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Why Isn't Convergence Instantaneous? Young Workers, Old Workers, and Gradual Adjustment

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  • Kremer, Michael
  • Thomson, James

Abstract

The human capital of young and old workers are imperfect substitutes both in production and in providing on-the-job training. This helps explain why capital does not flow from rich to poor countries, causing instantaneous convergence of per capita output. If each generation chooses its human capital optimally, given that of the preceding and succeeding generations, human capital follows a unique rational-expectations path. For moderate substitutability, human capital within each sector oscillates relative to that in other sectors, but aggregate human capital converges to the steady state monotonically. Copyright 1998 by Kluwer Academic Publishers

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  • Kremer, Michael & Thomson, James, 1998. "Why Isn't Convergence Instantaneous? Young Workers, Old Workers, and Gradual Adjustment," Journal of Economic Growth, Springer, vol. 3(1), pages 5-28, March.
  • Handle: RePEc:kap:jecgro:v:3:y:1998:i:1:p:5-28
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    Cited by:

    1. Rojas, Juan A., 2005. "Life-cycle earnings, cohort size effects and social security: a quantitative exploration," Journal of Public Economics, Elsevier, vol. 89(2-3), pages 465-485, February.
    2. Petr Duczynski, 2000. "Capital Mobility in NeoClassical Models of Growth: Comment," American Economic Review, American Economic Association, vol. 90(3), pages 687-694, June.
    3. Boyan Jovanovic, 2009. "When should firms invest in old capital?," International Journal of Economic Theory, The International Society for Economic Theory, vol. 5(1), pages 107-123.
    4. Juan A. Rojas, 2009. "Social Security reform with imperfect substitution between less and more experienced workers," Working Papers 0832, Banco de EspaƱa;Working Papers Homepage.
    5. David E. Wildasin, 2006. "Global Competition for Mobile Resources: Implications for Equity, Efficiency and Political Economy," CESifo Economic Studies, CESifo, vol. 52(1), pages 61-110, March.
    6. Petr Duczynski, 1999. "Adjustment Costs in a Two-Capital Growth Model," CERGE-EI Working Papers wp144, The Center for Economic Research and Graduate Education - Economics Institute, Prague.
    7. Duflo, Esther, 2004. "The medium run effects of educational expansion: evidence from a large school construction program in Indonesia," Journal of Development Economics, Elsevier, vol. 74(1), pages 163-197, June.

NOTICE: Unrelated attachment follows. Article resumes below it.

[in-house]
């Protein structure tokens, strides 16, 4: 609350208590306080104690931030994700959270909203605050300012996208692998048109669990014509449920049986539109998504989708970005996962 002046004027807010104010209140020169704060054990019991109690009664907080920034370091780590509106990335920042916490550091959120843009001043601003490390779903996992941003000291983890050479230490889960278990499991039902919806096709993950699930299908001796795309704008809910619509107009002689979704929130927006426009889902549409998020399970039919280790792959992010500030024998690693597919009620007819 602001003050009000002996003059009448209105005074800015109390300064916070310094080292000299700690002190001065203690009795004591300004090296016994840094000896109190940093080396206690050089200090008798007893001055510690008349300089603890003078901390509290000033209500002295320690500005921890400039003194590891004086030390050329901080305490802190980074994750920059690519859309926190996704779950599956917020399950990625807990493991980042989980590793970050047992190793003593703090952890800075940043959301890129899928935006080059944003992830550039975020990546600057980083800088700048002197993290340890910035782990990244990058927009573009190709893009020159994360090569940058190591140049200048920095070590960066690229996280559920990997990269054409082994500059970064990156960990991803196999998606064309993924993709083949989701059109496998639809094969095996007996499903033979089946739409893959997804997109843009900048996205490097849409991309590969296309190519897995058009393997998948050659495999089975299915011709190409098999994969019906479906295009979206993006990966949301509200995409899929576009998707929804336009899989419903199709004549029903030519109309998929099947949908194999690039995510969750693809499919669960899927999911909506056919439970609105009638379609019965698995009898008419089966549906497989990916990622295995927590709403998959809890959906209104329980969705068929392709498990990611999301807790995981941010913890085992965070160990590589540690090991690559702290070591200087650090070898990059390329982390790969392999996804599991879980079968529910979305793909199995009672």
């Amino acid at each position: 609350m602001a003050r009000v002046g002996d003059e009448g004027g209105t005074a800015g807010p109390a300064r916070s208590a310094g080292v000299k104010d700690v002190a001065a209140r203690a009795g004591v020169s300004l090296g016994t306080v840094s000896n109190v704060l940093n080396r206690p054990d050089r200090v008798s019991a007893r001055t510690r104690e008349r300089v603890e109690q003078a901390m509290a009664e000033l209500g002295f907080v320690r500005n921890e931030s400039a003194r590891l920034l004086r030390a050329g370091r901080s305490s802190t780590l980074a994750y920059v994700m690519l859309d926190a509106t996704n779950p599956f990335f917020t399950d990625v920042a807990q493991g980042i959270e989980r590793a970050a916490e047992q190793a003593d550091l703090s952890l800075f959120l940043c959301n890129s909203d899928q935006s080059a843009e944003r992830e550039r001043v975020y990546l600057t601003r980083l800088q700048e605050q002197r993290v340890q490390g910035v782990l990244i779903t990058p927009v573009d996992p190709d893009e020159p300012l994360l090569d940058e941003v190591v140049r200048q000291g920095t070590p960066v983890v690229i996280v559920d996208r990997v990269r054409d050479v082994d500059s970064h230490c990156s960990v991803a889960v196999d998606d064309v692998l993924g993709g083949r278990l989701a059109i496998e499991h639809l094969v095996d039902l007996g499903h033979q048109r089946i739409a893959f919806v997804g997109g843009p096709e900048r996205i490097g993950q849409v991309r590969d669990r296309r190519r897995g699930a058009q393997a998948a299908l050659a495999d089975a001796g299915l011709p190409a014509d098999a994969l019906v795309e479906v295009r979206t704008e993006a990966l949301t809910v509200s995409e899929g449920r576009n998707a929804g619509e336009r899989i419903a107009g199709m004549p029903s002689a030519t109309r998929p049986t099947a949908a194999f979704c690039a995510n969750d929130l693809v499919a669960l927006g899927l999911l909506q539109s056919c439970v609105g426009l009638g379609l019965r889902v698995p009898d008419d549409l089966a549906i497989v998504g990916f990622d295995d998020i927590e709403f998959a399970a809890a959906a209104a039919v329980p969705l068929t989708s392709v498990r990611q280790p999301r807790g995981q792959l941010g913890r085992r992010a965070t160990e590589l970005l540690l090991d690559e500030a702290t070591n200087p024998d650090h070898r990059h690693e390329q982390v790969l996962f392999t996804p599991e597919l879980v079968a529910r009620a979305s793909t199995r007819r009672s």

8. Casey B. Mulligan, 2000. "Can Monopoly Unionism Explain Publicly Induced Retirement?," NBER Working Papers 7680, National Bureau of Economic Research, Inc.
    9. Mathieu-Bolh, Nathalie & Pautrel, Xavier, 2016. "Reassessing the effects of environmental taxation when pollution affects health over the life-cycle," Economic Modelling, Elsevier, vol. 52(PB), pages 310-321.
    10. Verdier, Genevieve, 2008. "What drives long-term capital flows A theoretical and empirical investigation," Journal of International Economics, Elsevier, vol. 74(1), pages 120-142, January.
    11. Duczynski, Petr, 2002. "Adjustment costs in a two-capital growth model," Journal of Economic Dynamics and Control, Elsevier, vol. 26(5), pages 837-850, May.
    12. Jordan Rappaport, 2000. "Is the speed of convergence constant?," Research Working Paper RWP 00-10, Federal Reserve Bank of Kansas City.
    13. Alders, Peter, 2005. "Human capital growth and destruction: the effect of fertility on skill obsolescence," Economic Modelling, Elsevier, vol. 22(3), pages 503-520, May.
    14. Takeshi Kobayashi & Masaya Sakuragawa, 2008. "Boom and Bust Cycle of the Stock Market, and Economic Growth in a Vintage Capital Model," International Journal of Economic Theory, The International Society for Economic Theory, vol. 4(3), pages 411-432.
    15. Birchenall, Javier A., 2008. "Equilibrium, convergence, and capital mobility in neoclassical models of growth," Economics Letters, Elsevier, vol. 99(1), pages 10-13, April.

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